The next part of this comic wherein Abnett succeeds is his story, having already been stated as being appropriate for both children and adults. Let’s get this out of the way now though parents, there are characters who perish in the pages of this comic but this feeds into the reason why I state this comic is appropriate for children as any character death is never morbid or gratuitous, with Abnett and the artist I.N.J. Culbard going to great lengths to making the style of this book accessible for all. Scenes are tense, dramatic, saddening, and surprising with no degrees of inappropriate language or sexual content. The worst thing you’ll see a character do is consume alcohol but even then it feels like it’s done in a tasteful way that suits the character. In all honesty, this is the type of story that might make you or your children sad if you read it to them simply because of how attached Abnett makes you to these characters and then what he does in return to some of them. Going into the second issue there was a moment that I never would have predicted could happen and it’s these sort of things that keep you on your toes as a reader and make you want to keep reading. The idea to make this an anthropomorphic story with sci-fi elements is a simple but brilliant touch as it actually makes you invest more in these animal character than you might have been able if these characters were humans instead. Just think of it this way: how would you feel if this was your cat or dog in this story fighting for survival from an alien presence that could light them on fire? Yeah, you can remove your heart from your throat now.
One of the defining pieces to this well orchestrated puzzle has to be Abnett’s use of dialogue. Casting the story in the 1930’s is going to drastically change the way characters use language now versus language from back then. The difference between the two types of language is night and day in a lot of regards, with our culture relying far more heavily on slang terms than what you’d see in the ’30’s. Abnett then takes it a step further by also having the story take place along the English countryside, where there are worlds that your average American English speaker won’t even know, let alone understand. It’s a bold choice that Abnett goes all-in on and it works to a marvellous degree as it immerses you deeply into this story about characters you fall in love with. That’s not to say there are no common words that we’d understand, as there are plenty of common phrases we use everyday in this story. It’s just fantastic to see these characters talk like they’re on an English countryside in the 1930’s instead of Manhattan in 2015.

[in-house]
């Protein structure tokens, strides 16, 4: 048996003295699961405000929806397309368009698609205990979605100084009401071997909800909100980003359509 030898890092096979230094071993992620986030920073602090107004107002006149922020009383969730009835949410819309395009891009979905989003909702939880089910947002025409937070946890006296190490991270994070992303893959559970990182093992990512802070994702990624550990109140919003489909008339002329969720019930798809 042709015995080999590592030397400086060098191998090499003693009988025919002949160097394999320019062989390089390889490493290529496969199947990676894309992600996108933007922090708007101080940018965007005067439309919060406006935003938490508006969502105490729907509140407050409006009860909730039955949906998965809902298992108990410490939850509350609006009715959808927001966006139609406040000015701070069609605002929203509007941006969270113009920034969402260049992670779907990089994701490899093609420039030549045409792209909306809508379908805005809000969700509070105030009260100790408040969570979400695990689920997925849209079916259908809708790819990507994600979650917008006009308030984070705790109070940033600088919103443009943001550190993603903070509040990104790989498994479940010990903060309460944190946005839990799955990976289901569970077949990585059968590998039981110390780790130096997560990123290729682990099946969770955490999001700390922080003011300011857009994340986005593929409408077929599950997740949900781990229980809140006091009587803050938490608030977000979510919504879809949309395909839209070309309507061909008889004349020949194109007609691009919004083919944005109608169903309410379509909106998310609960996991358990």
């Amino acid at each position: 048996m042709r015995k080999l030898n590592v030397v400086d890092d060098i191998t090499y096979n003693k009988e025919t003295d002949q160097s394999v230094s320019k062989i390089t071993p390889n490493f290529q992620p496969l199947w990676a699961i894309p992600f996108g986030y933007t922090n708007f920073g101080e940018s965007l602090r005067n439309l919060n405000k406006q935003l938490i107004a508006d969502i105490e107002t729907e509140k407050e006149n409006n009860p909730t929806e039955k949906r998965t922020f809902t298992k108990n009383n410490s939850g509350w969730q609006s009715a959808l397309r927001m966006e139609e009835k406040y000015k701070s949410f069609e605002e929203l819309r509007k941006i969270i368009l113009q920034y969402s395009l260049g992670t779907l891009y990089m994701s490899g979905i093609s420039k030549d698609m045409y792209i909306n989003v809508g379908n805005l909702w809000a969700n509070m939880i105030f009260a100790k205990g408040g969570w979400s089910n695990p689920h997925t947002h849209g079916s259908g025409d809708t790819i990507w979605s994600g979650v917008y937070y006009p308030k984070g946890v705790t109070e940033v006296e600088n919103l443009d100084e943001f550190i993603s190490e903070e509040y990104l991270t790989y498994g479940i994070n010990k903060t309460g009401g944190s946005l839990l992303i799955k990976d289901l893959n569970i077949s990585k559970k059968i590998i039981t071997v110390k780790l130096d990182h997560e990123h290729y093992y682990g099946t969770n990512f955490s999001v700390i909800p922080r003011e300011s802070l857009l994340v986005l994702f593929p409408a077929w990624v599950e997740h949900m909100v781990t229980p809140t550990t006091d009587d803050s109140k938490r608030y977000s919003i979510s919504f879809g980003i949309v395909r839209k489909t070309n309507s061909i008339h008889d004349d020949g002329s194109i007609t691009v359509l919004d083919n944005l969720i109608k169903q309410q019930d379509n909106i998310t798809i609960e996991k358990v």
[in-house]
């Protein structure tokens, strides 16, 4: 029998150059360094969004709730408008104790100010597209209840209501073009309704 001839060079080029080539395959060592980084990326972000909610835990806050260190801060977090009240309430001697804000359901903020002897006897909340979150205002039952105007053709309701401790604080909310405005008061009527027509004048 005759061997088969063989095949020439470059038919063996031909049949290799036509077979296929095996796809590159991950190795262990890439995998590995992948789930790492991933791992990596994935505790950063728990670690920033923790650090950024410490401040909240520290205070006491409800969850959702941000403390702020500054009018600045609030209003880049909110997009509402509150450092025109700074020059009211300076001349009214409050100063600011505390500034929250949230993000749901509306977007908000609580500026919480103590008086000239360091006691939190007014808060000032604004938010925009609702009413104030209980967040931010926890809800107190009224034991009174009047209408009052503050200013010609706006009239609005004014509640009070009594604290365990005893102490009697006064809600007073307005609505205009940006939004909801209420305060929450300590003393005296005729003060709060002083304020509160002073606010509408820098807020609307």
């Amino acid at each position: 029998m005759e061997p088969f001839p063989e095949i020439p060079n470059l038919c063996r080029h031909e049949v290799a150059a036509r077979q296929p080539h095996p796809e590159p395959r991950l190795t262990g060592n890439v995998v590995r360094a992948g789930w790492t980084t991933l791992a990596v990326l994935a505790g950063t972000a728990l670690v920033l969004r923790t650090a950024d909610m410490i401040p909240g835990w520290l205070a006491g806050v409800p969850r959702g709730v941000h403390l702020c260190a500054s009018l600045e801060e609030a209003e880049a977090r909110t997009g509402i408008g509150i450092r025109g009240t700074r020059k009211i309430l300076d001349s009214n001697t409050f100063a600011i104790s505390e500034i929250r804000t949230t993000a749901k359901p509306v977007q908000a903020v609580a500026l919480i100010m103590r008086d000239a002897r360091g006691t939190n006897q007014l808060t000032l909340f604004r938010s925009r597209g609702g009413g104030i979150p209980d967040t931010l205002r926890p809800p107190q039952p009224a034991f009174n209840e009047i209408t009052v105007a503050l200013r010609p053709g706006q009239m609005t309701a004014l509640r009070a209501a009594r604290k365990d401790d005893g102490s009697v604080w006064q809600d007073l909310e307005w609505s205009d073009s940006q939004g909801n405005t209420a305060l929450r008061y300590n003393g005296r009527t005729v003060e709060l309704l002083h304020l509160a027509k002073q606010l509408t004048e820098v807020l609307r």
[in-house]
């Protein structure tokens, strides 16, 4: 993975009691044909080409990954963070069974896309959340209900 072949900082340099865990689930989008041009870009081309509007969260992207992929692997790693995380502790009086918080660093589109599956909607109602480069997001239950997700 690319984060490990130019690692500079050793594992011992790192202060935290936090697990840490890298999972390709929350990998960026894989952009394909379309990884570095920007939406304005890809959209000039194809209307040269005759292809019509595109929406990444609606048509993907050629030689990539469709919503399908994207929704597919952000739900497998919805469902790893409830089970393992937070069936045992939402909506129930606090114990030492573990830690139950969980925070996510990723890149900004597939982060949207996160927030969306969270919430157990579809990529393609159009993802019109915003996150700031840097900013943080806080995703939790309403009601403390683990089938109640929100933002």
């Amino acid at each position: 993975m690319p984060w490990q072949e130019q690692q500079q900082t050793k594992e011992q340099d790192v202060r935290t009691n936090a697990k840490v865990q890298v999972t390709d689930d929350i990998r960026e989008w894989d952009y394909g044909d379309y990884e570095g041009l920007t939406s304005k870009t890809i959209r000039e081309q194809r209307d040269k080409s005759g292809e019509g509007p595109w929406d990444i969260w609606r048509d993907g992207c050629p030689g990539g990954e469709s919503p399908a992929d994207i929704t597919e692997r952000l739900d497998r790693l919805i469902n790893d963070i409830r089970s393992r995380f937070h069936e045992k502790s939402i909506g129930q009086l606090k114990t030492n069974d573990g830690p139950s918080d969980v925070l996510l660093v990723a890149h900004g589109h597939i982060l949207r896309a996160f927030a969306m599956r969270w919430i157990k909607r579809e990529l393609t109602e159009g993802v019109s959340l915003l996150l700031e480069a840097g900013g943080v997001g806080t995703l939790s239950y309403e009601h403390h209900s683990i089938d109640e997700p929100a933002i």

Collects: Wild’s End #1-6
Best Character: Fawkes
Best Line Of Dialogue/Caption: “Revenge has no place in a man’s life. And as for courage—courage, heroism—they’re not simple values, Alph. Put them out of your head.” – Clive Slipaway
Best Scene/Moment: Caught in the cornfield – Issue 4
Best Issue: Issue 4 – Upper Deeping. Issue 4 opens in lightning fast fashion and shows you a lot of important details about all the characters present in the cornfield. It’s one of the larger action set pieces up to that point in the story and it’s one you’re sure to remember. From there, Abnett slows down the issue to give some emotional resonance to a discovery the group makes only to then rip the carpet out from underneath them in the final few moments of the issue.
Why You Should Read It: Wild’s End is an intelligent piece of literature that will make you forget it’s a comic book for a moment or two. The character work is excellent, the dialogue is perfect, the story is compelling and interesting, and if that isn’t enough to sell you, it’s appropriate for readers of almost all-ages. Abnett shows why he’s one of the best in the comic industry with a brilliantly simple premise of “animals + aliens + 1930’s English countryside = awesome”. Don’t even get me started on all the wonderful back matter at the conclusion of each issue as they are fantastic inclusions by Abnett and Culbard. If you don’t plan on picking up Wild’s End and reading it, I briskly shake my head at you in disappointment.